A Shooting Star Across the Sky

We live near a large park and equally near to a community centre. Most of the people I pass on the street in a day are runners. Tight pants, tank tops, music players, ponytails, puffed out cheeks like fish: running. Sometimes I see the same person three times in a block because she’s running laps and I’m ambling.

In Trombone’s first year, when I was most often pushing him around the neighbourhood in his stroller, I physically tilted after the runners. My chin followed them wistfully. I smiled at them and coaxed them on silently and thought soon I will run again.

I wasn’t always a runner. I was never an exerciser, a worker-out-er, a person who gave a flying fig in a rolled donut about cardio or upper body or heart rates. I was a drinker, a smoker, a midnight toker (perhaps not all of those at once) and I had the metabolism of a farmer’s daughter to help me stay pretty much the same size no matter what I did or did not do.

Add to that recklessness a first desk job and a commute by car, not to mention sudden disposable income (all the CHEESE!) and there I was, late 20-something and having put on 20 lbs. Or something. I didn’t actually ever weigh myself. But one day it was time for new pants and then it was time for new pants again and then suddenly, holy crap, new pants? Already?

I arrived, in my late ’20s, at a healthier weight than the one at which I had spent my early ’20s and teens. Definitely. A steady diet of coffee, beer and instant noodles will keep you in size whatever pants but that wasn’t my goal. My goal was to drink as much beer and coffee as possible in a 7 year period. Goal = achieved! Still, though, having “settled down,” I wasn’t any healthier for being heavier, if you know what I mean.

There was no way I was dieting. I didn’t know how. So I started exercising. Swimming, every day, on my way to work. It was awesome. I didn’t actually know how to swim because I had dropped out of swimming class as a kid, not wanting to put my head in the water. I was very good at dog paddle but dog paddle is not very good at getting you from one end of the pool to the other in a timely (ie: not passed by all the very old people also in the pool at 6 am) fashion. Luckily, my job at the time positioned my desk very close to a former lifeguard turned software salesman (hey, it happens) and he, in his slow moments when he was not Always Being Closing, gave me acted-out-in-the-office swimming lessons, which I interpreted each following morning in the pool until finally, weeks later, I was putting my head in the water, breathing properly and doing a passable breast stroke for 45 minutes a day. Thanks, Phil the sales guy!

I had a Nike suit, a swim cap, goggles. I was hardcore. But I got a bit bored. I wanted something out of the water, something I didn’t have to pay money to do, something that wouldn’t make my hair turn funny colours.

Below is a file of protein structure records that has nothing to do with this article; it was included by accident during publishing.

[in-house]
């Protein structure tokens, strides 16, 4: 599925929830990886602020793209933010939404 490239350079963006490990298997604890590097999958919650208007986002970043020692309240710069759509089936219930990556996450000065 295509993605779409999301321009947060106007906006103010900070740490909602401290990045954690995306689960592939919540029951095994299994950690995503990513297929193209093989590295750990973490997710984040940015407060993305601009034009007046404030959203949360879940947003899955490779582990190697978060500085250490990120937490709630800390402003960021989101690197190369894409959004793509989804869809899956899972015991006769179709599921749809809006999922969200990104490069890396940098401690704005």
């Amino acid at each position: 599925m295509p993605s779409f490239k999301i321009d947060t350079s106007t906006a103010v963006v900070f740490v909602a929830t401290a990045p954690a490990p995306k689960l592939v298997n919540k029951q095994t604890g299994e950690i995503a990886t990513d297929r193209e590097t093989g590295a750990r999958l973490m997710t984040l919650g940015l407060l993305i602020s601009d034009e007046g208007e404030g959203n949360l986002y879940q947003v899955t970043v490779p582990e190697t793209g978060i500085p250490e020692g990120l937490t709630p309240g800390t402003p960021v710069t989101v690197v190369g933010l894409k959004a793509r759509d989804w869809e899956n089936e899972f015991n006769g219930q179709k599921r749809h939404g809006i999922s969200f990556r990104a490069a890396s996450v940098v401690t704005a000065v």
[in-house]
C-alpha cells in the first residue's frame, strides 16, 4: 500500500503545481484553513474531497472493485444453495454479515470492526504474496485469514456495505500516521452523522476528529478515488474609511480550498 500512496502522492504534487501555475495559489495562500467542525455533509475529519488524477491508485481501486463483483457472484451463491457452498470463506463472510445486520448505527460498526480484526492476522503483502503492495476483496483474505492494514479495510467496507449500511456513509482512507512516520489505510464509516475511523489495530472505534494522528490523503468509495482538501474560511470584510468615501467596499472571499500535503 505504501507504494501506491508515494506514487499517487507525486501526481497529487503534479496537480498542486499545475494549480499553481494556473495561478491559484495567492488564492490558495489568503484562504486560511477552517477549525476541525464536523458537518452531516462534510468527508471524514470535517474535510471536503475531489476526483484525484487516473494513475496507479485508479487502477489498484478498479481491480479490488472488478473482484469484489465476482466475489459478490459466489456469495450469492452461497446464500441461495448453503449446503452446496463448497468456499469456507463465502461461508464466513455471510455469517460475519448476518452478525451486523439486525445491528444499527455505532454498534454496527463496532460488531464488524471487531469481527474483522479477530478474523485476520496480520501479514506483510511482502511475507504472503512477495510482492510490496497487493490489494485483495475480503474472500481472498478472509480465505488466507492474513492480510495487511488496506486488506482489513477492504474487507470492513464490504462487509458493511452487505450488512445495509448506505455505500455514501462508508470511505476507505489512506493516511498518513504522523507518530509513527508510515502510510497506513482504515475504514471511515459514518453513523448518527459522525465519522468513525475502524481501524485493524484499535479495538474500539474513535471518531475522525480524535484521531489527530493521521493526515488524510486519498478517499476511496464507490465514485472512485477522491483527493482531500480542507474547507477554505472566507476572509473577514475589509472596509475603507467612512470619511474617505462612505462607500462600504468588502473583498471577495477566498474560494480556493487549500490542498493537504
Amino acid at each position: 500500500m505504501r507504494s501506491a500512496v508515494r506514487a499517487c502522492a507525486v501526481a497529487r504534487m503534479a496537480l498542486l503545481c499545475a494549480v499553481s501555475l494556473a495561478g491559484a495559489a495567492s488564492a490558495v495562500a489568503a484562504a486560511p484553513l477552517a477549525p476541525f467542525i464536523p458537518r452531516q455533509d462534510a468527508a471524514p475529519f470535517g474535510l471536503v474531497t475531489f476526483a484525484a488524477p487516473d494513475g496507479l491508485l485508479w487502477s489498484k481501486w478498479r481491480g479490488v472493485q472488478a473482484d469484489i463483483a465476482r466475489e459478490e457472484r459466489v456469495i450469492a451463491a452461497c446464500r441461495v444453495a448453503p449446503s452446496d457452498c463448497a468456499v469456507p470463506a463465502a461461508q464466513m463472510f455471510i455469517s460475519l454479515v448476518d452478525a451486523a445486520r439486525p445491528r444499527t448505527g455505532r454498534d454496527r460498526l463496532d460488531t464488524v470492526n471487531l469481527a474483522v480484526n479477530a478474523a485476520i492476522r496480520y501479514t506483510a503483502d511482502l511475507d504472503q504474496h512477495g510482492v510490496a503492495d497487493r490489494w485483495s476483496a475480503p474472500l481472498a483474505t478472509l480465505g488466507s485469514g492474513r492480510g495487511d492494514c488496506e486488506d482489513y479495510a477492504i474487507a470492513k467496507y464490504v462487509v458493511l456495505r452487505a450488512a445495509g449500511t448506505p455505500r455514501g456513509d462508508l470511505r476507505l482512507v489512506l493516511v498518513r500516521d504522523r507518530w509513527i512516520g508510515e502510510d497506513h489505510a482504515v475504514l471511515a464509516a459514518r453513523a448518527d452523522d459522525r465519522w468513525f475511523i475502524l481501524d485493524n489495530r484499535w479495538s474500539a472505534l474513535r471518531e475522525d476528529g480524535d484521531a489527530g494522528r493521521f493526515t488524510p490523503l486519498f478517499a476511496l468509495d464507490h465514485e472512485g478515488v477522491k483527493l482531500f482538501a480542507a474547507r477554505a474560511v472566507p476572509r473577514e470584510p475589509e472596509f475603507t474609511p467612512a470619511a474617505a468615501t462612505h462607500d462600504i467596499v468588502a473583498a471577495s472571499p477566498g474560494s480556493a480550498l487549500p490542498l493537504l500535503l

Around the same time, I got laid off from the early morning job and so going swimming at 6 am was no longer a reasonable thing to do. I started running, following a learn-to-run-in-several-easy-steps program. Then I got a job and stopped running. Then the job offered me a running club so I started again, eventually working my way up to a 30 minute non-stop run and then, after a year’s rest I ran three or four times before getting pregnant with Trombone. I had just bought a new pair of running shoes. I think I wore them once.

Over time I had really grown to love running. Learning to pace myself and set reasonable – and meetable – goals went a long way toward that love. It worked so well I even applied the running principles to writing fiction. So last year when I looked at the people in the park so longingly, it was with the certainty that I would get back to being a runner. I would take – and welcome – that time to myself again. Somehow I would work it into my busy schedule. But then, I went back to work, the killer of best intentions, and then boom boom diddim: pregnant again.

These days, I don’t quite trust myself not to toss the buggy, babies and all, into the bushes and take off full tilt like an unleashed dog. I feel so strong, physically, that I have to remind myself when walking around our neighbourhood and eyeing the runners that I am only 2.5 weeks post-partum. Exercise is not recommended until at least 6 weeks, no matter how totally healed I feel. (not to mention that I am chronically sleep deprived to the point of delusion and prone to forgetting to eat.)

I don’t want to run to lose weight or to tone muscles. I want to use the muscles. I know you can exercise when pregnant but I just couldn’t do it and so all but the essential muscles in my body feel as though it’s been years since they flexed. And it’s the rush I miss, the feeling of pushing past the last milestone and going another few feet, the ache in my lungs where the air is being circulated, the ritual of warmup, run, cooldown. The part after the run where, when walking home, I would always thank each of my body parts for helping me achieve that day’s goal. The solitude. Sweet heavens, the solitude, of course. The thinking. The pure, quiet moments with only my own breath and my own brain. The freedom, too, yes. No one on me, near me, needing me.

It will be a while yet. I hope my shoes still fit.

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